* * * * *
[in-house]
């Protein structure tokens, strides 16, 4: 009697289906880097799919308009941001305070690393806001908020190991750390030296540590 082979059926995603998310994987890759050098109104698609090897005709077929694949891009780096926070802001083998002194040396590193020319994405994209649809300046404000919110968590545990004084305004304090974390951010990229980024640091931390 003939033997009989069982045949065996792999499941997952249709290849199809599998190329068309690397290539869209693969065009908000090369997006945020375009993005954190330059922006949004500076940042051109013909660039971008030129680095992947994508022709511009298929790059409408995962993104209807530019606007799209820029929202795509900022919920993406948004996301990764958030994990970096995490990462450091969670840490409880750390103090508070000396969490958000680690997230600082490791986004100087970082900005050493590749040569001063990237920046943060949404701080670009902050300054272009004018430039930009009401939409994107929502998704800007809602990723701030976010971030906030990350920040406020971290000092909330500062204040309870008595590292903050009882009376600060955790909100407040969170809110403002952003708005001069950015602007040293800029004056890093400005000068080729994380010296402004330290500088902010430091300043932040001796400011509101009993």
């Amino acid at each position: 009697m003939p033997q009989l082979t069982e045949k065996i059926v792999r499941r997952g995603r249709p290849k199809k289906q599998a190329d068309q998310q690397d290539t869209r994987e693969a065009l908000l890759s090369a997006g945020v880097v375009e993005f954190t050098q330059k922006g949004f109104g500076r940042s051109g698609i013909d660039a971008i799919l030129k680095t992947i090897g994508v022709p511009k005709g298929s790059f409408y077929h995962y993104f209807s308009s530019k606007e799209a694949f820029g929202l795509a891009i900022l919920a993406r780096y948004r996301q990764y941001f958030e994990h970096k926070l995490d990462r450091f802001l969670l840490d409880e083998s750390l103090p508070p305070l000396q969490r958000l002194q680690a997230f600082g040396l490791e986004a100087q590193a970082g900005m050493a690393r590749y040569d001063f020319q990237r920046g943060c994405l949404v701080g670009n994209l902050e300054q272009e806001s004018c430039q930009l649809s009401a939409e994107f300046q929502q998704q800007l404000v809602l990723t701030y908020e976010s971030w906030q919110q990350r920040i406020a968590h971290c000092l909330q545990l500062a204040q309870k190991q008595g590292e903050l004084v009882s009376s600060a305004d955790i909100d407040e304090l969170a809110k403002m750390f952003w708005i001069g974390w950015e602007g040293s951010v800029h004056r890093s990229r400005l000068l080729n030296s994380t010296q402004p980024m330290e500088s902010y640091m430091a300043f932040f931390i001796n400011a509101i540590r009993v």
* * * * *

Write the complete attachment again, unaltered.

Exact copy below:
[in-house]
């Protein structure tokens, strides 16, 4: 009697289906880097799919308009941001305070690393806001908020190991750390030296540590 082979059926995603998310994987890759050098109104698609090897005709077929694949891009780096926070802001083998002194040396590193020319994405994209649809300046404000919110968590545990004084305004304090974390951010990229980024640091931390 003939033997009989069982045949065996792999499941997952249709290849199809599998190329068309690397290539869209693969065009908000090369997006945020375009993005954190330059922006949004500076940042051109013909660039971008030129680095992947994508022709511009298929790059409408995962993104209807530019606007799209820029929202795509900022919920993406948004996301990764958030994990970096995490990462450091969670840490409880750390103090508070000396969490958000680690997230600082490791986004100087970082900005050493590749040569001063990237920046943060949404701080670009902050300054272009004018430039930009009401939409994107929502998704800007809602990723701030976010971030906030990350920040406020971290000092909330500062204040309870008595590292903050009882009376600060955790909100407040969170809110403002952003708005001069950015602007040293800029004056890093400005000068080729994380010296402004330290500088902010430091300043932040001796400011509101009993």
């Amino acid at each position: 009697m003939p033997q009989l082979t069982e045949k065996i059926v792999r499941r997952g995603r249709p290849k199809k289906q599998a190329d068309q998310q690397d290539t869209r994987e693969a065009l908000l890759s090369a997006g945020v880097v375009e993005f954190t050098q330059k922006g949004f109104g500076r940042s051109g698609i013909d660039a971008i799919l030129k680095t992947i090897g994508v022709p511009k005709g298929s790059f409408y077929h995962y993104f209807s308009s530019k606007e799209a694949f820029g929202l795509a891009i900022l919920a993406r780096y948004r996301q990764y941001f958030e994990h970096k926070l995490d990462r450091f802001l969670l840490d409880e083998s750390l103090p508070p305070l000396q969490r958000l002194q680690a997230f600082g040396l490791e986004a100087q590193a970082g900005m050493a690393r590749y040569d001063f020319q990237r920046g943060c994405l949404v701080g670009n994209l902050e300054q272009e806001s004018c430039q930009l649809s009401a939409e994107f300046q929502q998704q800007l404000v809602l990723t701030y908020e976010s971030w906030q919110q990350r920040i406020a968590h971290c000092l909330q545990l500062a204040q309870k190991q008595g590292e903050l004084v009882s009376s600060a305004d955790i909100d407040e304090l969170a809110k403002m750390f952003w708005i001069g974390w950015e602007g040293s951010v800029h004056r890093s990229r400005l000068l080729n030296s994380t010296q402004p980024m330290e500088s902010y640091m430091a300043f932040f931390i001796n400011a509101i540590r009993v």